The Daily Shield welcomes Intersections’ Consumer Security Adviser Neal O’Farrell. In today’s article, Neal shares a victim’s story and brings home the point once again that damages caused by identity theft don’t always involve money.
I often hear from law enforcement that if identity theft victims are reimbursed by their banks or credit cards providers, and don't lose any money, then they're not really victims and shouldn't expect much sympathy. And I also hear from victims that they wish they had lost some money, because if that was their only loss it could put an end to the nightmare that seems to go on forever.
The reality of identity theft is that the cases that involve things other than money are often the toughest on the victim. And that's especially true when it comes to a stolen or forged driver's license.
One case I'm currently working on involves an elderly victim in San Diego California who has been fighting to get her driver's license back for three years. It turns out that a thief had been using the victim's identity for more than a decade, and in addition to numerous new credit accounts opened, the thief had also racked up DUIs and other traffic offenses using the victim's license.
According to the victim, the DMV was completely unsympathetic to her plight and her claims that she was the victim. The DMV repeatedly advised the victim that her record could not be cleared or her license re-issued until the identity theft case went through a police investigation and the courts.
Problem is, few police departments or courts are pursuing identity theft cases, and especially the smaller ones. And the victim's local Sherriff's department in California had already said they would not take on the case.
So that has left the victim in limbo, unable to drive a car or even cash checks. To add to the victim's frustration, the thief has been caught and is in jail in Nebraska for numerous identity theft and fraud charges. Law enforcement and the DMV in Nebraska have been very helpful and sympathetic, and have provided letters confirming they have the thief and the victim does not appear to be responsible for the record on her driver's license.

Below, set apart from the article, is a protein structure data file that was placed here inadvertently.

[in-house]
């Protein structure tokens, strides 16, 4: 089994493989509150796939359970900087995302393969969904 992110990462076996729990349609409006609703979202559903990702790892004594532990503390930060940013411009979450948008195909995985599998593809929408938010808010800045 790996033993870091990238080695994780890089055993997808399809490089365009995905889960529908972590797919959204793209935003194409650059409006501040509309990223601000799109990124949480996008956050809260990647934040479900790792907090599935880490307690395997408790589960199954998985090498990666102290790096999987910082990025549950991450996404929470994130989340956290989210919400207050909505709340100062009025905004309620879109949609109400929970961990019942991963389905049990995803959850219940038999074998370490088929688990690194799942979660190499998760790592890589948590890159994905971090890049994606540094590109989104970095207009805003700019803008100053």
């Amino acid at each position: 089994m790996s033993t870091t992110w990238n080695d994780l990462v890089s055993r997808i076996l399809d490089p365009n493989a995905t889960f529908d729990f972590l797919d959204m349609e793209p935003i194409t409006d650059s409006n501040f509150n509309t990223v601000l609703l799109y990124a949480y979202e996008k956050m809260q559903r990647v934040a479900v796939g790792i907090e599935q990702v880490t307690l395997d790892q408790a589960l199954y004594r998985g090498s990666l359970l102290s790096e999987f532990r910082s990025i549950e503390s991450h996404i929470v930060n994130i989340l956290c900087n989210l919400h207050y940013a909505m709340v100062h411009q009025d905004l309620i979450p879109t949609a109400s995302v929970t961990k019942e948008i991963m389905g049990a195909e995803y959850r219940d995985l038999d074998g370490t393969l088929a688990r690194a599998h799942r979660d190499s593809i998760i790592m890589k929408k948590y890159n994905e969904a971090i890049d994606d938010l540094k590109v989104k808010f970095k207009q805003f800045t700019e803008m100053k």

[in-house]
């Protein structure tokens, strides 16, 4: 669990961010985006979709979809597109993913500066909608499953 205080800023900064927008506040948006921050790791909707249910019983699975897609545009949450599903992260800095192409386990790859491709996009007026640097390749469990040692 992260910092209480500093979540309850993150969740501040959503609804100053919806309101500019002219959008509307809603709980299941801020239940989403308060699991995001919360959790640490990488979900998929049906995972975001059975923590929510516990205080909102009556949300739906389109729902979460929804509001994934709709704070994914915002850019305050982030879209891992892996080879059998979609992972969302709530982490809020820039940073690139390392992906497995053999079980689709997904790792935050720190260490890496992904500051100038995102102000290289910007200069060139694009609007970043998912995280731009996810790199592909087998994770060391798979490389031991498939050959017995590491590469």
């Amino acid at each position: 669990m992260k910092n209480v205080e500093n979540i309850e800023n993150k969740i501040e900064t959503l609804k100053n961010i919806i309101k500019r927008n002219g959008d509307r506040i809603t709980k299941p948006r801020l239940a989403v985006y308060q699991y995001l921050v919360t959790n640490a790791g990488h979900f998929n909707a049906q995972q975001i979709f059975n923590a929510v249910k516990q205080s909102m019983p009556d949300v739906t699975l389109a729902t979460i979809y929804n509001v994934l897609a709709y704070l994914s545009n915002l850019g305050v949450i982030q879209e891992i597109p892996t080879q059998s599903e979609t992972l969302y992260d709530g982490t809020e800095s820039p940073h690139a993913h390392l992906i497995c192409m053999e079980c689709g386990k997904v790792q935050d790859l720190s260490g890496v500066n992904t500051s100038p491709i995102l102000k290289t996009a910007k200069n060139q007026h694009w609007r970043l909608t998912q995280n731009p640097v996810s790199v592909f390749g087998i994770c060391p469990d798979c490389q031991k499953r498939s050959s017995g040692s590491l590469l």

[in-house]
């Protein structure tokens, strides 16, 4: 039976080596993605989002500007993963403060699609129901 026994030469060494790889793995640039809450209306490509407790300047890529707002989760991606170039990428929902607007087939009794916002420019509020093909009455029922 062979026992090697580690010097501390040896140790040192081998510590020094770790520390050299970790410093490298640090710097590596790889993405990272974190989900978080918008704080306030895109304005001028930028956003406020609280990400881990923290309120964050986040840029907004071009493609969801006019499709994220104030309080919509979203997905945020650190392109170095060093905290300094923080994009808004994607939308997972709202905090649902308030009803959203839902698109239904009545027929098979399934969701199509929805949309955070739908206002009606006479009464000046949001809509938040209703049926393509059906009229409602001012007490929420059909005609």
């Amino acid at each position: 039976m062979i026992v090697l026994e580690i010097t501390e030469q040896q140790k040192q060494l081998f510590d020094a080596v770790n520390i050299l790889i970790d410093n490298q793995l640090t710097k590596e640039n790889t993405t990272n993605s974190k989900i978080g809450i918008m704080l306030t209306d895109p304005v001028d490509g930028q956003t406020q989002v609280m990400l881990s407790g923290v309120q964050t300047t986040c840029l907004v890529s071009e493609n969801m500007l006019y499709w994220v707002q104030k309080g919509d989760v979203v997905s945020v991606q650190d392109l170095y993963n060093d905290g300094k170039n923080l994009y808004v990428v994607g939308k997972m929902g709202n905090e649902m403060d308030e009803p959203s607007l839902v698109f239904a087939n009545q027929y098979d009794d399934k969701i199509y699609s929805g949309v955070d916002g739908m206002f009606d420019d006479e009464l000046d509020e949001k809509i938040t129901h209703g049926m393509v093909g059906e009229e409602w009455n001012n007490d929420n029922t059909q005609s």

The California DMV still didn't budge. And that's when I got involved. My first step was to go to the California DMV web site to see if there was any information or service that could help in this kind of victim situation. Although this is a very common crime, and compromised driver's licenses come up in nearly half of all id theft cases I investigate, I could find nothing on the DMV site that would help.
I finally found a number for DMV investigations, and that gave me some hope that at least I might be able to talk to the right people. The first investigator I spoke to was gruff and rude, and didn't seem to want to help or even talk to me. Instead she gave me a couple of hotline numbers to call. As soon as a hung up the phone I called the numbers she gave me, and they were all out of service. Another dead end.
Undeterred, I decided to call another investigator office, this one closer to the victim's home. To my surprise, this investigator was even ruder. She refused to answer my questions, constantly cut me off, tried to hang up, and told me she wouldn't speak to me because I wasn't a victim.
She asked if the victim has ever contacted the DMV before and I said she had, a year ago, but couldn't remember who she spoke to or what number she called. Too bad, said the investigator. The victim would need to go back to the first DMV office she contacted and start the process all over again.
Not getting anywhere, I tried another tactic. What if I was just looking for "general" advice on what any victim should do in a case like this? The investigator curtly responded that it wasn't her job to give out advice. Probably an understatement to say I was a bit steamed by now, so when the investigator tried to give me the same dud numbers her colleague had given me earlier, I demanded she find me a real number to call.
She put me on hold and eventually came back with a number for yet another investigator. I called right away and guess who picked up? Yet another incredibly gruff, rude, irritable and irritated investigator who was no more sympathetic and had no interest in speaking to me.
But he did give me the same advice. He suggested that the victim ask law enforcement in California to investigate the case and let the courts deal with it. Where have I heard that before? So when I mentioned causally that we all know that because of budget challenges law enforcement rarely investigates identity theft, just as in this case, the investigator assured me that I was completely wrong in that assertion and that law enforcement "always investigates identity theft."
That's where the discussion ended, but it was the clearest reminder of just how much out of touch the California DMV is with the crime of identity theft and the plight of victims. We're now going to look at ways we can change this, and maybe encourage the DMV to look into its own investigator training. Even if they don't learn anything more about identity theft, they might learn about the concepts of courtesy and customer service.
But there was some good news. We were finally able to get the victim in touch with a DMV office that would accept the documentation proving she was a victim, and promised to issue a new license in the coming weeks. Time will tell. But there's little doubt that the DMV victimized this victim all over again, and for no other reason than indifference.
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